The Vampire Facelift: A Bloody Good Procedure

Here’s a little quiz for you:

What’s a vampire facelift?

      A. A facelift specially designed for vampires

      B. A facelift performed by Dr. Dracula

      C. The newest, hottest type of facelift (for humans!)

Of course, the answer is C – though all those centuries of sleeping in a coffin might leave Dracula wanting a little facial pick-me-up, too! But here in the real world, we’re always looking for new and better ways to help our patients keep or recover a more youthful look and the so-called Vampire Facelift is the latest rage.

What is a “Vampire Facelift”?

A Vampire Facelift, which is officially known as Selphyl, is a non-invasive way to freshen your look. It’s actually not a facelift at all because facelifts involve surgery. On the contrary, a vampire facelift is no more invasive than the process of getting a filler like Juvederm or Restalyne.

It’s called “vampire” because we use the patient’s own blood to create the injection. So, yes, before we inject you, we will want to “suck your blood” – with a proper medical instrument, of course!

What are the steps to a Vampire Facelift?

The first step, as it is with all of our procedures, is a consultation with one of our board-certified dermatologists. In this consultation, you and your doctor will discuss your concerns and where you would like to see improvement in your appearance. Your doctor will also ask you a number of questions about your general health and medical history. Then, the doctor will present you with options for improving your look and, together, you will make the right choice for you, your body, and your budget. If in the first consultation, you and your decide that you’d like to have a Vampire Facelift, you will be able to schedule your procedure.

The day of your Vampire Facelift, our specially trained medical staff will draw your blood. The blood will then be “cleaned.” The platelets of you blood are separated from the red blood cells and other substances in your blood during this process. We then put your platelet-rich plasma into a syringe with a very small, thin needle at the tip. Once the treatment area is prepared, your doctor will carefully and gently inject the platelet mixture into the identified spots. Once your doctor is finished injecting, you’re done – it’s that easy!

 

What’s the science behind the Vampire Facelift?

Surgeons of all specialties have been using platelet-rich plasma to aid healing in patients for decades. Platelets promoted blood clotting, which is important after surgery, and they also promote healing in general. In fact, many surgeons will spray platelet-rich plasma over stitches because it will help the wound heal faster and will stop damaged blood vessels from bleeding. Cosmetic surgeons have been using platelet-rich plasma in similar ways for years.

A Vampire Facelift takes this science to the next logical step. If we inject this platelet-rich plasma under the skin, it will do the same thing it always does: it will generate new tissue. As this tissue grows, it will fill out the injection area and, in the process, smooth the skin, just like other fillers do.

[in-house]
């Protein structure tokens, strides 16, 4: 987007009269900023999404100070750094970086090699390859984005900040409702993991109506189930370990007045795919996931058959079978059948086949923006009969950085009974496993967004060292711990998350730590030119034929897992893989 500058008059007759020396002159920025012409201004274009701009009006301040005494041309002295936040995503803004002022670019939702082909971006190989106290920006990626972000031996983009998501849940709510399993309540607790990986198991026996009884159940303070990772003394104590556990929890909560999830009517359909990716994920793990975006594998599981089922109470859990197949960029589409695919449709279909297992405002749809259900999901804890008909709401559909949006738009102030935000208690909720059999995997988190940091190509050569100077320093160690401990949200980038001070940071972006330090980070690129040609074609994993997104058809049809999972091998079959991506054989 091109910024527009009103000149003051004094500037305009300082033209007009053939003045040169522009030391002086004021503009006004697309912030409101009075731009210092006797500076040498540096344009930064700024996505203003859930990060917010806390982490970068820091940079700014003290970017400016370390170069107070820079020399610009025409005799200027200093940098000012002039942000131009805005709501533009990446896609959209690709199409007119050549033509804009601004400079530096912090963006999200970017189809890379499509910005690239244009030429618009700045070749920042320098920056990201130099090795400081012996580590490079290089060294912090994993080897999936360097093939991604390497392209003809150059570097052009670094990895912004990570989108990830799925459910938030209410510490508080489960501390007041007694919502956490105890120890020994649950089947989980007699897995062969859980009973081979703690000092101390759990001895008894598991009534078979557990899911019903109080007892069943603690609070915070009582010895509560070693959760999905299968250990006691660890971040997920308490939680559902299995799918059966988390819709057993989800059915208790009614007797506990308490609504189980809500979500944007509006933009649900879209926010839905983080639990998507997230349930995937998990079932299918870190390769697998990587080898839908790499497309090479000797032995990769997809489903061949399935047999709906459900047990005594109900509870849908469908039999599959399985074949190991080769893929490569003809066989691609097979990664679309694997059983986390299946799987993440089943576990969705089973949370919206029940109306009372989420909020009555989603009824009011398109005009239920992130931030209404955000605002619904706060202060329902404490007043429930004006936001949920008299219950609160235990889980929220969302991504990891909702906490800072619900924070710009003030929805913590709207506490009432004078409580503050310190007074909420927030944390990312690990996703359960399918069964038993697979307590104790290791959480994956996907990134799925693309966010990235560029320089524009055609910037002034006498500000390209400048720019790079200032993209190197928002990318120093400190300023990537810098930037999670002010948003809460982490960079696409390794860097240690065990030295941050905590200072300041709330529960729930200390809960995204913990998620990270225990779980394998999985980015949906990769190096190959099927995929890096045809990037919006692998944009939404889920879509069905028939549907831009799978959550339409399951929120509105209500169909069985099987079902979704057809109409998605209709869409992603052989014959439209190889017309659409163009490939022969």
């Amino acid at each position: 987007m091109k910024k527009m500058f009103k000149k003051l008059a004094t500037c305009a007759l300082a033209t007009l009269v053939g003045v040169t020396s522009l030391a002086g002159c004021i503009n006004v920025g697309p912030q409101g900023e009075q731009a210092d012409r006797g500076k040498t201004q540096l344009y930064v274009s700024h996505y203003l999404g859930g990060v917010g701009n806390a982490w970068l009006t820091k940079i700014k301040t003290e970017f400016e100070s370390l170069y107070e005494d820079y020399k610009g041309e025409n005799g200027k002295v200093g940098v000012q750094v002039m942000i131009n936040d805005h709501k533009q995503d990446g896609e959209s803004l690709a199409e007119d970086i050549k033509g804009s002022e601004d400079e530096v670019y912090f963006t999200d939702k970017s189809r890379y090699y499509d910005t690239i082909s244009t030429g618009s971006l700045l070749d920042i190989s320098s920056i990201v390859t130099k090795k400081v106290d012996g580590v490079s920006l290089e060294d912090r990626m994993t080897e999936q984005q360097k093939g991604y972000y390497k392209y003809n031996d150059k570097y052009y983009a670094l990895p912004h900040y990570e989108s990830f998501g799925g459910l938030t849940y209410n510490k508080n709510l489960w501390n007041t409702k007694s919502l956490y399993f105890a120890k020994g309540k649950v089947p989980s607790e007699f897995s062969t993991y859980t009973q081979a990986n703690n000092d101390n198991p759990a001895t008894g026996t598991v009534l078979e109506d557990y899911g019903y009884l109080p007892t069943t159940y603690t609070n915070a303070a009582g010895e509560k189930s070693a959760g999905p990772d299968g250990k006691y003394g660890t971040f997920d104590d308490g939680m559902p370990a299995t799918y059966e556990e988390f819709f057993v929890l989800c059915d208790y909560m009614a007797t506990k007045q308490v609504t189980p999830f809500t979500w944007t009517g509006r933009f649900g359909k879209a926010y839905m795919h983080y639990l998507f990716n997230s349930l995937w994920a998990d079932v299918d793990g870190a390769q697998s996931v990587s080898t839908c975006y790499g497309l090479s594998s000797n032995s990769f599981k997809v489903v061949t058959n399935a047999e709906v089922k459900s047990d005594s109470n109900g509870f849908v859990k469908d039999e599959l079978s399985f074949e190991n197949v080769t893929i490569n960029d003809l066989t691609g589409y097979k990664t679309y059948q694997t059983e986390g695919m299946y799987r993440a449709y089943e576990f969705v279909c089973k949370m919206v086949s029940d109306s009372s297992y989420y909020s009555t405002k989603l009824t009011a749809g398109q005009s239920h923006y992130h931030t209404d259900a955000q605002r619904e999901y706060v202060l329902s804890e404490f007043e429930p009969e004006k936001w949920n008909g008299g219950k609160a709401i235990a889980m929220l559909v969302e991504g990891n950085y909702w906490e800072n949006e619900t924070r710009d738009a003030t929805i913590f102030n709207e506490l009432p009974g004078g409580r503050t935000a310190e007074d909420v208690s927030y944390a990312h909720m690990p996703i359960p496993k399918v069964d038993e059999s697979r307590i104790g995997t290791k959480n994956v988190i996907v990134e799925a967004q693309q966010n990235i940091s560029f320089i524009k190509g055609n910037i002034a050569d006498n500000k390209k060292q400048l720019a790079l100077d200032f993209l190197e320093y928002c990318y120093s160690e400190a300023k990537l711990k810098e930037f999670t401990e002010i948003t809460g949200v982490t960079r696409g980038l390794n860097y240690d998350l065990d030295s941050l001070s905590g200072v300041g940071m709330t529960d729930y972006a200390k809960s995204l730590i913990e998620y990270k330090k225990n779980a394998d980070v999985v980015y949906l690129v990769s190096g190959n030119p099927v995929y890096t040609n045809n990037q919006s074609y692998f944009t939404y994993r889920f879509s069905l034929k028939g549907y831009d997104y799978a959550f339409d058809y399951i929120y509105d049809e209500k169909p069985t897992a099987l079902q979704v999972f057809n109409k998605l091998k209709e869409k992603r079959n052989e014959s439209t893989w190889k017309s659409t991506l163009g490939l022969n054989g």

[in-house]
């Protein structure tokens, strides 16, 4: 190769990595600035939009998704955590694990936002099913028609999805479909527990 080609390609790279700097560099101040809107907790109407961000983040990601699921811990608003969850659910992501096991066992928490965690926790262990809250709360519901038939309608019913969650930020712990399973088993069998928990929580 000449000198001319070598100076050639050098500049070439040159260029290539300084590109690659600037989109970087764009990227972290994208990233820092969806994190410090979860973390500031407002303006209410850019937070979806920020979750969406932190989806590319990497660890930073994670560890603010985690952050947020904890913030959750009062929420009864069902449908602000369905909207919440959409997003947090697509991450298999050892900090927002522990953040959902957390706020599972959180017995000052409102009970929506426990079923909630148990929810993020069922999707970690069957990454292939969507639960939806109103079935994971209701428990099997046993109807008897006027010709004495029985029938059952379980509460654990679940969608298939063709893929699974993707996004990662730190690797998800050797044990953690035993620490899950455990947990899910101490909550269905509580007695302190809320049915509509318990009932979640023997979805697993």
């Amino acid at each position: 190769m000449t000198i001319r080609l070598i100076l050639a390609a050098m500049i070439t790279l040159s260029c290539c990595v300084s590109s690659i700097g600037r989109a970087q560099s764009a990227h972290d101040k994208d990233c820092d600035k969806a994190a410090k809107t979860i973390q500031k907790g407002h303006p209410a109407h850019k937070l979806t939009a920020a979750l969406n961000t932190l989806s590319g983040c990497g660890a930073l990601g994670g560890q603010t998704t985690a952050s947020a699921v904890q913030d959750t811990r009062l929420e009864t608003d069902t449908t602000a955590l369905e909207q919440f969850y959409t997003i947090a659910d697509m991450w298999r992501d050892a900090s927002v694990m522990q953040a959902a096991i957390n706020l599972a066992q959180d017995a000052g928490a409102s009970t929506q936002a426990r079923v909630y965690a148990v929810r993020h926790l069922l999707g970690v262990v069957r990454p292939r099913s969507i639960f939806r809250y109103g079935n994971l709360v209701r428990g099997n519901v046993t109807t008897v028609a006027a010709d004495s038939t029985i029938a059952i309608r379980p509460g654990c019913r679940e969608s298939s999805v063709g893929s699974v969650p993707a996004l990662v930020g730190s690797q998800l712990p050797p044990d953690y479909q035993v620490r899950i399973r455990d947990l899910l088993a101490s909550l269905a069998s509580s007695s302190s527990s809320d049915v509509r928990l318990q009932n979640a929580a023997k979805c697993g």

Is there a difference between a Vampire Facelift and a Vampire Facial?

If you’ve seen Kim Kardashian’s Twitter post about her Vampire procedure or a clip of her experience on her show, Kourtney and Kim Take Miami, you might be a little nervous to try a Vampire Facelift because it looks pretty gory. However, the way Kim looked during and after her procedure was the results of a Vampire Facial, not a Vampire Facelift. With a Vampire Facelift, there is no more blood on the skin than would normally appear when you get a filler injection with a very small needle. Furthermore, we only use the plasma of your blood and plasma is relatively colorless – not blood red.

These two procedures – Vampire Facelift and Vampire Facial – sound very similar, but there is actually a pretty big difference between the two. The procedures both rely on the healing and growth properties of plasma-rich platelets, but the method of delivery differs.

As explained above, during a Vampire Facelift, the plasma-rich platelets are injected intradermally, which means it is injected into the skin, just below the epidermis, the top layer of skin. However, during a Vampire Facial, the patient’s face is treated with a series of tiny needles, akin to needles used for acupuncture. These needles poke small holes into the skin and then the plasma-rich platelet mixture is spread over the skin. The plasma-rich platelet mixture is then able to seep into the skin.

Another difference between these two procedures is how you look during and after the procedure. With a Vampire Facelift, you might experience slight swelling and redness at the injection sites. With the Vampire Facial, all of the skin treated – usually the patient’s whole face – will look red and scratched for one to three days post-procedure. That being said, the Vampire Facial looks worse than it feels. Most patients to do report pain after the procedure, other than a slight burning. So, it’s clear that Kim Kardashian was receiving a Vampire Facial, not a Vampire Facelift, or perhaps was getting both procedures at once.